In the world of sports betting, there are endless factors to consider when oddsmakers are creating a number.
One of the core elements is the home team. An "advantage" for the home team is baked into the algorithm, which generates the initial betting line, which indicates an expected outcome.
So, what happens when you remove the "home" element from a game? We have a rare occurrence of this in the NBA Playoffs and NHL Stanley Cup Playoffs this season, as teams are competing on neutral grounds inside a bubble.
To answer the aforementioned question, we enlisted help from the professionals at SportsBetting.com, which is a legal online sportsbook open to anyone in the state of Colorado.
Home-Field, Home-Court and Home-Ice Advantage Explained
There are many elements that contribute to a perceived or actual “home” advantage for a sports team.
“You can’t imagine the number of items that factor into the model when accounting for a ‘home’ advantage,” said Lenny Estrin, an NBA odds trader at SportsBetting.com. “We’re looking at a list of a dozen different factors that could help or hurt a team. And the difficult part is that it changes every year so we’re always having to adjust.”
Let’s run down some of that list:
Fans – How raucous is the crowd? Are they so loud the other team can’t hear what the coach is calling? Or are they sitting back enjoying the show with no rooting interest?
Venue – Was the arena or stadium constructed in such a way that the noise created by the fans is amplified? Are they screaming obscenities right on top of the opponent or are they removed from the proximity of play?
Psychology – Being at home gives players a sense of comfort, familiarity and normalcy. Naturally, when someone has those psychological factors working in their favor, they are more likely to perform at a higher level.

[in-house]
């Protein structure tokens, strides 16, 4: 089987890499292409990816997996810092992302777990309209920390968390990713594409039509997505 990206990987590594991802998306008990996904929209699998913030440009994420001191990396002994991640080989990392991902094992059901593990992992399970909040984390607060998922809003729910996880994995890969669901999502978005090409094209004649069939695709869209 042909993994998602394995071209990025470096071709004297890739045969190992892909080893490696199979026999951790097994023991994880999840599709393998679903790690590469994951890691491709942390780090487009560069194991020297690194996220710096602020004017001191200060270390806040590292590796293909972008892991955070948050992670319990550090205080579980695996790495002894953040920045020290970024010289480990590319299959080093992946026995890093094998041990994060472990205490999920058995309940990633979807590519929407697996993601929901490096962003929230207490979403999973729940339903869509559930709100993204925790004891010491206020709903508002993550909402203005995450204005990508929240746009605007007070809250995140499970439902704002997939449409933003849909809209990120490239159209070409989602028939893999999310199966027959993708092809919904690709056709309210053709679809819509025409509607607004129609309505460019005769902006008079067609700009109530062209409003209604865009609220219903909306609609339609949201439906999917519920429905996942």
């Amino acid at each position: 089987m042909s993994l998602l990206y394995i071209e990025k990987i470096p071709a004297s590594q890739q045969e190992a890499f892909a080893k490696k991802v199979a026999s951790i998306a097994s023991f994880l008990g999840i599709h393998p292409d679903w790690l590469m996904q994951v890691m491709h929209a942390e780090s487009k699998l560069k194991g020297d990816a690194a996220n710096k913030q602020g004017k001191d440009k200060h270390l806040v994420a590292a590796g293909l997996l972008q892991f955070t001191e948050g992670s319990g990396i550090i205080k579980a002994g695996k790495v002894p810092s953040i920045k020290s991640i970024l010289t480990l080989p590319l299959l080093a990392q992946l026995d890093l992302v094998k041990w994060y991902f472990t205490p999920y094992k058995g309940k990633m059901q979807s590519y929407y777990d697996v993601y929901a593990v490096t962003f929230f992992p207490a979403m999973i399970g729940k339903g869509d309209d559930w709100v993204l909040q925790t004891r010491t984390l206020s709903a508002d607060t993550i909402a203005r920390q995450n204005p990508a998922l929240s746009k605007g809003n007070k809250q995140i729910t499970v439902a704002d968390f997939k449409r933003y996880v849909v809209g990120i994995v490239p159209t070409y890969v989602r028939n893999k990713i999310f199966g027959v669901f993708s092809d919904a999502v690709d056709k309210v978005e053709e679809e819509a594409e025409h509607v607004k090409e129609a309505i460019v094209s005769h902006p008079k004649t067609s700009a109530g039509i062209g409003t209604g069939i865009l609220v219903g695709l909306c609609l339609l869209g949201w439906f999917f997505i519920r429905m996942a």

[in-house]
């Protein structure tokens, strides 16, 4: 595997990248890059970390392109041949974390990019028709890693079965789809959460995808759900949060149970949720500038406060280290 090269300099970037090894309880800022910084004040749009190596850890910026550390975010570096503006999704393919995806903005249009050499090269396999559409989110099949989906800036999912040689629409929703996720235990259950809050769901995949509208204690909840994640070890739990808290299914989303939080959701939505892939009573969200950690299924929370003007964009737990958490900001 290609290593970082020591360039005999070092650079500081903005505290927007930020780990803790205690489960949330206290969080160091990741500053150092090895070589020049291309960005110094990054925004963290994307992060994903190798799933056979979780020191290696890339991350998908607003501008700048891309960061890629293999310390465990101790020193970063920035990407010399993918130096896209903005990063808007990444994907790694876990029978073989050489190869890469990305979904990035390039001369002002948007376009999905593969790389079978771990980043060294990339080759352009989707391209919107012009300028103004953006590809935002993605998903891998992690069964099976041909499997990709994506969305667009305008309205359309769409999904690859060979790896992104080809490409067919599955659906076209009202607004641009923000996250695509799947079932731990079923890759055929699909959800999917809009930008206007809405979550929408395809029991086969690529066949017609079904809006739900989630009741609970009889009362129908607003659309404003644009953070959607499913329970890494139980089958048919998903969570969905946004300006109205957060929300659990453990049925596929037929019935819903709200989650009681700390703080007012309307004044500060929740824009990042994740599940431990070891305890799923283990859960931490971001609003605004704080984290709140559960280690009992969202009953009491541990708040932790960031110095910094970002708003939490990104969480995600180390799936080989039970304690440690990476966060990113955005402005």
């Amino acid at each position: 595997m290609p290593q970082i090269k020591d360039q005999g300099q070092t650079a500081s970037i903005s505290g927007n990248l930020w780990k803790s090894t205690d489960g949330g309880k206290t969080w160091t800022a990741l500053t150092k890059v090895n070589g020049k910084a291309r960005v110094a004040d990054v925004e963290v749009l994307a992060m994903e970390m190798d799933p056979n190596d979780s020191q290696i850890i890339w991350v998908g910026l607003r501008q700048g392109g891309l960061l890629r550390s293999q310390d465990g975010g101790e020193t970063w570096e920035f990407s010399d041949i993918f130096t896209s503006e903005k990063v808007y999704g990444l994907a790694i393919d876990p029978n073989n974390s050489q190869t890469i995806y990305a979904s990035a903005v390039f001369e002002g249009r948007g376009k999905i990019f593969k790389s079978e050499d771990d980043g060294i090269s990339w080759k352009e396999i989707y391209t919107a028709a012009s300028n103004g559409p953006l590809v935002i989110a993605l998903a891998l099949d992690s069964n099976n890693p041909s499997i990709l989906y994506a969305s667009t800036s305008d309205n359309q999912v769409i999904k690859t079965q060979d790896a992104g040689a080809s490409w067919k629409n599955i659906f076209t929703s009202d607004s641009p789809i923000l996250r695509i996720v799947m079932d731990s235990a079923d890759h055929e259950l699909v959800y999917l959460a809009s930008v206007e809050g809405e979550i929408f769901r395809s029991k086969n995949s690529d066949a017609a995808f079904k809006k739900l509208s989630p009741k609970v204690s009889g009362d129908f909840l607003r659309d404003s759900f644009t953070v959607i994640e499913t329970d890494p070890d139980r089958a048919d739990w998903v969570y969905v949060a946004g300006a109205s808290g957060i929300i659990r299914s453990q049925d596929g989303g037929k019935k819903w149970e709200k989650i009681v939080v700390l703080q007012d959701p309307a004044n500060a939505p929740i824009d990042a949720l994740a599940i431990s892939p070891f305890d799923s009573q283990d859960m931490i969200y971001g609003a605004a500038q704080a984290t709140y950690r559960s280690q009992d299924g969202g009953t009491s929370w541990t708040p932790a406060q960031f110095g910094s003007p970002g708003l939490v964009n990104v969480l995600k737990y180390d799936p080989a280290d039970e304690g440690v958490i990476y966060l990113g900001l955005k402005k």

Officiating – This goes back to the fans and venue points above, but when those two elements are working symbiotically the refs have no choice but to give some favorable calls to the home team. Officials are supposed to be unbiased, but they are also human and emotions still come into play.
Geography – This seems like a random, but it’s actually the basis of the Colorado team story. Science tells us that performing physically-demanding tasks at a higher altitude is more difficult than at sea level, for instance. Keep reading…
Nuggets and Avalanche Lose the Most
As you hopefully surmised, not all homes are created equal. The bookmakers are aware of the nuances of each and every venue in sports, and they have to set the betting lines accordingly.
But when all the “home” advantages are removed, as they have been in the 2020 NBA and NHL playoff bubbles, the Colorado teams (Denver Nuggets and Colorado Avalanche) stand to lose the most.
For example, most home arenas are generally worth 1-2 points to an NBA spread, but there are two that hold a greater values simply because of topography. The Nuggets and Jazz play at high altitudes, which affords them an added advantage against opponents not accustomed to conditioning in thinner air.
You might think a team like the Lakers, one of the favorites to win the NBA Finals, are negatively impacted by no home-court advantage, but that’s not true, at least according to the oddsmakers.
“The contingency that fills STAPLES Arena isn't one that opponents fear,” Eskrin said. “Lakers home games are a spectacle, a show, a can't-miss experience, but they don't create an environment that enhances every element of home-court advantage.”
Legal Colorado Sports Betting
So what does this all mean?
Well, it means that the Avs and Nuggs are at a decidedly disadvantage than the rest of the teams in the NHL Playoffs and the NBA Playoffs. They aren’t playing in altitude they’re accustomed to, and their opponents benefit greatly.
But at the end of the sports day, the best teams rise to the top. The Avalanche have a great chance to hoist the Stanley Cup once again, but the Nuggets will likely fall short.
Good luck with your team and your wagers!
SportsBetting.com is a licensed sportsbook in the state of Colorado. Customers 21 years and older within Colorado state lines can wager legally through the website or mobile app beginning September 1. The content above is solely for informational purposes and does not guarantee future winnings.